Foreign investment is growing in Saudi Arabia despite the pandemic
The Ministry of Investment of Saudi Arabia (MISA) issued 466 foreign investor licenses in the fourth quarter of 2020, the highest number of licenses recorded in a quarter since 2005.
This represented a 52 percent rise compared to the previous quarter and a 60 percent increase over the same period in 2019. Additionally, last December witnessed the highest number of licenses awarded in Saudi Arabia in a single month, with 189 licenses.
The value of the foreign direct investment (FDI) inflows into Saudi Arabia reached almost $1.9 billion in Q4, a growth of 80 percent compared to the same period in 2019 and an increase of nearly 20 percent for the entire year of 2020 ($5 billion).
It is reported that industrial and manufacturing, logistics, retail, e-commerce and information and communications technology are among the leading industries that attracted FDI in Q4 2020. Non-oil sectors showed momentum recently. Investments in the non-oil manufacturing facilities totaled $6.13 billion in 2020, with Q4 reporting a 95 percent year-on-year increase.
It is worth noting that despite the exceptionally difficult circumstances during last year, due the negative impact of the coronavirus disease (COVID-19) pandemic, the Kingdom has managed to attract foreign investment of huge magnitude.
One of the main factors that led to an increase in foreign investment licenses was the swift action by the Saudi government in handling the pandemic, through which it maintained the resilience of the Saudi economy and proved its flexibility in facing such crises.
The relaxing of some lockdown measures in June last year also helped the national economy to catch its breath, which is reflected in the rebound witnessed in FDI. The relaxed measures have helped FDI to grow to 1,278 licenses in 2020, a 13 percent and 73 percent increase over 2019 and 2018 respectfully.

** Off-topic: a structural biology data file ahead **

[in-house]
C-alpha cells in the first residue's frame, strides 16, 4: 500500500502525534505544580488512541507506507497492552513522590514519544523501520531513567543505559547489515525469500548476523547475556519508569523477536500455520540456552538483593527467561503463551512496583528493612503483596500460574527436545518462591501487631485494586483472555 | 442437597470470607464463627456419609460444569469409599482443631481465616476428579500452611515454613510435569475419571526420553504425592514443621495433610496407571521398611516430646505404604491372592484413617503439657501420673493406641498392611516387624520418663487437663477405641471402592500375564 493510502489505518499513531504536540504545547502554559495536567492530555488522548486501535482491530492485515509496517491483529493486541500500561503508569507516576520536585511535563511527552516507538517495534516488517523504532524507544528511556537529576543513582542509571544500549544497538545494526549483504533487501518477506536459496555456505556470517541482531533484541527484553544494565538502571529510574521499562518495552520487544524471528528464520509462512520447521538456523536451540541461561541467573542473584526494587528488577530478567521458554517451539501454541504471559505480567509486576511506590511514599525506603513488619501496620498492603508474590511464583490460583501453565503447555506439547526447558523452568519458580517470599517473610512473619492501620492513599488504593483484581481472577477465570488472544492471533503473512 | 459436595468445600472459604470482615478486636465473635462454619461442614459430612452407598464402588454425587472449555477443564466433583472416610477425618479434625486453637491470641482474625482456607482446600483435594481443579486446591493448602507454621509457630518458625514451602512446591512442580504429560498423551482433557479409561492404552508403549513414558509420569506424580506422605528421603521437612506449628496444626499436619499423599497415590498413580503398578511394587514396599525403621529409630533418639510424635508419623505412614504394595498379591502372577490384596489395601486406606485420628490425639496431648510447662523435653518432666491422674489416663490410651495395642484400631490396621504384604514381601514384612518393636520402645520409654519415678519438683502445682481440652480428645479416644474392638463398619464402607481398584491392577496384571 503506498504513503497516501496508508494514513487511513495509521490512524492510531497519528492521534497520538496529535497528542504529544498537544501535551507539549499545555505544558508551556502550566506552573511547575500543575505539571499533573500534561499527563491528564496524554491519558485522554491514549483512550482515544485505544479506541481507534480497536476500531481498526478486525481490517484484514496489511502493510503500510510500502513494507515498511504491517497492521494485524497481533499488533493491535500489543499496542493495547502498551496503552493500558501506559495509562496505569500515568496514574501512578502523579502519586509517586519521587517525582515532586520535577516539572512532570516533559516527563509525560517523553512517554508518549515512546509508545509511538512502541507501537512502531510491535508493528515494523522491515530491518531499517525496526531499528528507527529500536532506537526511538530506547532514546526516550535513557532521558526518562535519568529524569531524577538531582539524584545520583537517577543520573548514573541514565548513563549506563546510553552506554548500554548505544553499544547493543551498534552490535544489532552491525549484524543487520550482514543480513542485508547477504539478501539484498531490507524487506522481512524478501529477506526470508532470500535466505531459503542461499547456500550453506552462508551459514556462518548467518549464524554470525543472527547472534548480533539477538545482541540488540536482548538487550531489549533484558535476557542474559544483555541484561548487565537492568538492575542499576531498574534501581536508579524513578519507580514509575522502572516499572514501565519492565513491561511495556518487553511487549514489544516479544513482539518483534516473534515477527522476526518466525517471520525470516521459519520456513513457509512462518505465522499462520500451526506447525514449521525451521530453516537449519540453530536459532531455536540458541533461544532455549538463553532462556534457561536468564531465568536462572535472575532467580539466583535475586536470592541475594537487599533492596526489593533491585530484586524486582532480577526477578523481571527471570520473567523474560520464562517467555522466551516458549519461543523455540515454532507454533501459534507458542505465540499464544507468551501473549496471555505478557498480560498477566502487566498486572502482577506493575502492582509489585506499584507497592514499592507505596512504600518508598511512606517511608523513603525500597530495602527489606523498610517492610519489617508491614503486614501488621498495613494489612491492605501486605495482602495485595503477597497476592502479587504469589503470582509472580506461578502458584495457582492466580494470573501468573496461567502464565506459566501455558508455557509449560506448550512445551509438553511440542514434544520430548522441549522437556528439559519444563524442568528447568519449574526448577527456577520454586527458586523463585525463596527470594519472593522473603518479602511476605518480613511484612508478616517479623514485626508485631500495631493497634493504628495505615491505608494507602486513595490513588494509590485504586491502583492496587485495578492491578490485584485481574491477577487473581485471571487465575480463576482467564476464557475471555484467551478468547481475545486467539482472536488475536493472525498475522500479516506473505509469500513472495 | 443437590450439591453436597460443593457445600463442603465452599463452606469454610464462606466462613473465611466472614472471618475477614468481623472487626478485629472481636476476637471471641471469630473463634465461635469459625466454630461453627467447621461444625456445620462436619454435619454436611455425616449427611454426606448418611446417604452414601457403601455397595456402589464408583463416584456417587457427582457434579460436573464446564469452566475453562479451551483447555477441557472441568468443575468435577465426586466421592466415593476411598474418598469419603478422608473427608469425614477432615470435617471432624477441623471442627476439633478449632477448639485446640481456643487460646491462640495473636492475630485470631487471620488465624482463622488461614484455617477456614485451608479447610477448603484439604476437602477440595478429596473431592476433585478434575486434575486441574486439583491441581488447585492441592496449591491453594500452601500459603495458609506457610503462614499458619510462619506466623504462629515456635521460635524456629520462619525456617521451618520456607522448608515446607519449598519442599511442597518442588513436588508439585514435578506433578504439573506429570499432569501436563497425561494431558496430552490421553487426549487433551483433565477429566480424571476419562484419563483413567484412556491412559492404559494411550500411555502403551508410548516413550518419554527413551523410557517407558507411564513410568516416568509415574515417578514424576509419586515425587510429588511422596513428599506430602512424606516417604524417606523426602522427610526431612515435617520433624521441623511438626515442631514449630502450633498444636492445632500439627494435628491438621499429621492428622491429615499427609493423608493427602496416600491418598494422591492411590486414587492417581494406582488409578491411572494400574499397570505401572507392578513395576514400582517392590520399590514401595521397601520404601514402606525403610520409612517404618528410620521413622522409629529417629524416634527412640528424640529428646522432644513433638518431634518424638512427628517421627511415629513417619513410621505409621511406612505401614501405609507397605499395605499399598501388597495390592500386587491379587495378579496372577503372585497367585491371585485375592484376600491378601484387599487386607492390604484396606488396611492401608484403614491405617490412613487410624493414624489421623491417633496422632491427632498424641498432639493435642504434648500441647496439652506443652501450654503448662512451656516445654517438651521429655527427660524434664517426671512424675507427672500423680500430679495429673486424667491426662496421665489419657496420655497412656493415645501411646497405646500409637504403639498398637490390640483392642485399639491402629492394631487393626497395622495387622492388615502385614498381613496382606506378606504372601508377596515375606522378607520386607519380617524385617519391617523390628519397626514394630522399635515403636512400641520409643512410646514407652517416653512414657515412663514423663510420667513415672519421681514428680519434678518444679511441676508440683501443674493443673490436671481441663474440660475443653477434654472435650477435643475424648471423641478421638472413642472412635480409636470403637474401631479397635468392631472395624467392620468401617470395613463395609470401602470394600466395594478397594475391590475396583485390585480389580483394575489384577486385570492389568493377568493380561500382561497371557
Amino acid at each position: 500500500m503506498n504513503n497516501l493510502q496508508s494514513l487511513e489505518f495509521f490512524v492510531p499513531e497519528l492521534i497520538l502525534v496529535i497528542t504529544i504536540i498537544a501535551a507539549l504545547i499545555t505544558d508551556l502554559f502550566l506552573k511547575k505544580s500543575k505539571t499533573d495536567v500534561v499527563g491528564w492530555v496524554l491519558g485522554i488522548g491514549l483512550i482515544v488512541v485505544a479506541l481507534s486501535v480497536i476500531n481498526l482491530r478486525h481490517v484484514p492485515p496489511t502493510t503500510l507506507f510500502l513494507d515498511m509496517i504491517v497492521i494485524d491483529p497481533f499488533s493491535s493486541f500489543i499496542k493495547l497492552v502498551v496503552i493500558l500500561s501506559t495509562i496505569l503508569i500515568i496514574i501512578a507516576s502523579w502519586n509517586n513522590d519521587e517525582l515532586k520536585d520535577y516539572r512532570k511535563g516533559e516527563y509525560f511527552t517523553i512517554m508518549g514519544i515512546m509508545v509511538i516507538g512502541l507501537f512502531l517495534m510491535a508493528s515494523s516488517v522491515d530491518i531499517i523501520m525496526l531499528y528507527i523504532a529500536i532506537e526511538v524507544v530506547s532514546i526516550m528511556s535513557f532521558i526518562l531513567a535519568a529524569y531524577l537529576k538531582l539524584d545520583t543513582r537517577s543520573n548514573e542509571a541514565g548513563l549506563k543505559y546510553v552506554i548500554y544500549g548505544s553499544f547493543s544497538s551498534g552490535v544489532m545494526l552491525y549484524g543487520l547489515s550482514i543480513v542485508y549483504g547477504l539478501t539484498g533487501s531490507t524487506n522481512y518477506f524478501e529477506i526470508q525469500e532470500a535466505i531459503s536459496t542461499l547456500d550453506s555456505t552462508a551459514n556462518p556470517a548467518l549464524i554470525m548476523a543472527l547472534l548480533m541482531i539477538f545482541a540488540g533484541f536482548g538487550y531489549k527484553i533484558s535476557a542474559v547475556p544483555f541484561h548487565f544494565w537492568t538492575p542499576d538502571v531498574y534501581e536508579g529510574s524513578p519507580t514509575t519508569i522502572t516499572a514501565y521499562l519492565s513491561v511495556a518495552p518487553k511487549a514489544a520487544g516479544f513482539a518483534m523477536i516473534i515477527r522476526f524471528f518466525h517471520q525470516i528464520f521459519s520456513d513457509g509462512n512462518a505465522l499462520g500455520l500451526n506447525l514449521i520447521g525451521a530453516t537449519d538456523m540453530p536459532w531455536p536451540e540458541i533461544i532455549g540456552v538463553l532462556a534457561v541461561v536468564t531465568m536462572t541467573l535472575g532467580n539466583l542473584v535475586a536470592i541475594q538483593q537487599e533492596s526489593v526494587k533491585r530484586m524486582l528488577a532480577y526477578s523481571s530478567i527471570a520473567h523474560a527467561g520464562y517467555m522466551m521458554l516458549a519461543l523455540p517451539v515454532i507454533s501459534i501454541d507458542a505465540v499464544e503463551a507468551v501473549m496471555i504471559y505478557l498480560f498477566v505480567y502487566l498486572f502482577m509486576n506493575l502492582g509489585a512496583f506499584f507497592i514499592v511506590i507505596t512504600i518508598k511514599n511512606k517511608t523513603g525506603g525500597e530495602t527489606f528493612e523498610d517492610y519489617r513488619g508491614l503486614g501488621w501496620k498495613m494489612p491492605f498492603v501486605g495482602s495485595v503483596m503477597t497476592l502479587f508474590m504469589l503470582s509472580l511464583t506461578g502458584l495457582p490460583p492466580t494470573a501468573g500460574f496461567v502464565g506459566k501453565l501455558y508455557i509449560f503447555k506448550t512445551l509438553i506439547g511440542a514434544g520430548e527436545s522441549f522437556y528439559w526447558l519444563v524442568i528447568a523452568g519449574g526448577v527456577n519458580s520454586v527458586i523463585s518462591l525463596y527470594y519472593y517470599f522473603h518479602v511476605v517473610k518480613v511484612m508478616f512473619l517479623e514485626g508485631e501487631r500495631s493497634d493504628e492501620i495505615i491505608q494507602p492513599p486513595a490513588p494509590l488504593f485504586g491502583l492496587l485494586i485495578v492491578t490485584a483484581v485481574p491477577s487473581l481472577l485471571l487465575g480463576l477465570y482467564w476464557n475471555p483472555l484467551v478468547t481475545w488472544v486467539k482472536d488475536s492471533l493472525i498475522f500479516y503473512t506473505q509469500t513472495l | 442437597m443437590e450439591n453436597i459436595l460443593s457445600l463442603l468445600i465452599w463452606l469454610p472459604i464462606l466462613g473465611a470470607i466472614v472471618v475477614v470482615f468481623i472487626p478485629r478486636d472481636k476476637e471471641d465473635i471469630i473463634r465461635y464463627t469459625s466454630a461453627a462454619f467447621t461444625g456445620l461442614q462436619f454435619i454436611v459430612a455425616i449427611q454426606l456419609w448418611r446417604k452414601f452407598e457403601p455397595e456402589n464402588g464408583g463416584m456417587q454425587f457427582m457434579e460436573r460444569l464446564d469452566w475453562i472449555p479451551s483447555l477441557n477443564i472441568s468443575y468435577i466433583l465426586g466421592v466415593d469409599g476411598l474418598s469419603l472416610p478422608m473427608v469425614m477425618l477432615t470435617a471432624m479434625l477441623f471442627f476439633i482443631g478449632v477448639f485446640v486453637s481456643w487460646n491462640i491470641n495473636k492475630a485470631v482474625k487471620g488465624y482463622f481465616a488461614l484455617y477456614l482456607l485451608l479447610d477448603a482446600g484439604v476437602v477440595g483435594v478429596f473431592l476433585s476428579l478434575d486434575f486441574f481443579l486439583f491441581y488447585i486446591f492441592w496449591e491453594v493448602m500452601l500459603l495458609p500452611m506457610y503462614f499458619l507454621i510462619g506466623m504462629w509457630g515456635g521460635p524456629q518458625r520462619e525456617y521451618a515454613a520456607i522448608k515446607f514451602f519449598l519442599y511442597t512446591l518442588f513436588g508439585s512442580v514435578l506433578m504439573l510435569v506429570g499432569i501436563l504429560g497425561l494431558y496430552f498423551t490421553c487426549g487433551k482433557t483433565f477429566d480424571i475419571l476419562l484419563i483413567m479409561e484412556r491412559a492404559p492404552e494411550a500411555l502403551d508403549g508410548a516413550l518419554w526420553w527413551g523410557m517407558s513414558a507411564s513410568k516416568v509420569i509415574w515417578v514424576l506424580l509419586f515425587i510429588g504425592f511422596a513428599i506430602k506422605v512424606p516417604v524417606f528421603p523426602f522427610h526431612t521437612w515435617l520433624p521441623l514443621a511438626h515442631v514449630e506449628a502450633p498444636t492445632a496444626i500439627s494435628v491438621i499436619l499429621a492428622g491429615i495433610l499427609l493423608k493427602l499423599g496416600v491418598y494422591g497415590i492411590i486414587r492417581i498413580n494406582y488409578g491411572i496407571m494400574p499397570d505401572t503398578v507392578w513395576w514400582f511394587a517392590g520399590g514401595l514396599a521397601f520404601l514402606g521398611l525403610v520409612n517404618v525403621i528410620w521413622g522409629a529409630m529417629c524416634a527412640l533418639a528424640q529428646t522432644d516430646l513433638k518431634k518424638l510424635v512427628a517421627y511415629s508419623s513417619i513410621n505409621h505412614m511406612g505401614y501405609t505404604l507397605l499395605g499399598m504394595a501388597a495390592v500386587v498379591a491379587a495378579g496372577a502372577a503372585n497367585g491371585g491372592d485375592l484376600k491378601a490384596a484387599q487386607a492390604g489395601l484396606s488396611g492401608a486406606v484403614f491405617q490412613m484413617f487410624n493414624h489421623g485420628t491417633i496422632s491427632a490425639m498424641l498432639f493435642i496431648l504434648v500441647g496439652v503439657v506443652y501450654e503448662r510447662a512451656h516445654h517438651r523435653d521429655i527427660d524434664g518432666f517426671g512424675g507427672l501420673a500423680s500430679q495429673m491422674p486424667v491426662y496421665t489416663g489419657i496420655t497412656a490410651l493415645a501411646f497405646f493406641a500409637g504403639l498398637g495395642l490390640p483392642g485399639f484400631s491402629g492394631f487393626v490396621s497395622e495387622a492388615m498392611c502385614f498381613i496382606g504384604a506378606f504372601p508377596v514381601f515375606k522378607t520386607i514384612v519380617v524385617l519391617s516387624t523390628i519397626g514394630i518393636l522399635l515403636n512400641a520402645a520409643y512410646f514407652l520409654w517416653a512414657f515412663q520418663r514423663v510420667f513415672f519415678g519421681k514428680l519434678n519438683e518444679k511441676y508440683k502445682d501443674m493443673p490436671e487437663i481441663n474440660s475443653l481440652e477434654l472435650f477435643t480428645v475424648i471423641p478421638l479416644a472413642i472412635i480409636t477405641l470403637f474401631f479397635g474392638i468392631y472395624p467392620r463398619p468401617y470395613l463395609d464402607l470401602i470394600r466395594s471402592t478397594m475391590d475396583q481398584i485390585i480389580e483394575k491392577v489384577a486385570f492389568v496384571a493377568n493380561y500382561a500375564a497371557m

I believe that another key factor was the announcement of the huge spending by Crown Prince Mohammed bin Salman of $7 trillion on the Saudi economy by 2030, which exceeds what was spent in the Kingdom within the past 300 years.
Also, I believe that the Invest Saudi brand has helped to promote foreign investments in the Kingdom, since the brand is designed to enable the clear, unified and effective communication of the Kingdom’s investment opportunities to global and domestic investors and private sector businesses.
Investment Minister Khalid Al-Falih said: “These figures indicate that the Saudi economy is maintaining resilience despite current challenging market conditions. It presents strong evidence that we can continue forward with determination and optimism.”
I believe the request by the Saudi government for international firms who are awarded government contracts to shift their Middle East hubs to the Kingdom will help attract even more foreign investment to the country.
This will also help to create jobs for Saudi nationals, which, in turn, will reduce the unemployment rate in Saudi Arabia from as high as 15.4 percent in Q2 2020 to as low as 7 percent in 2030.
It is worth noting that a number of foreign companies have responded favorably to the government’s decision by announcing the shift of their regional offices to the Kingdom, such as PepsiCo, Schlumberger, Deloitte, and PwC.
• Talat Zaki Hafiz is an economist, financial analyst and a board member of the Saudi Financial Association. Twitter: @TalatHafiz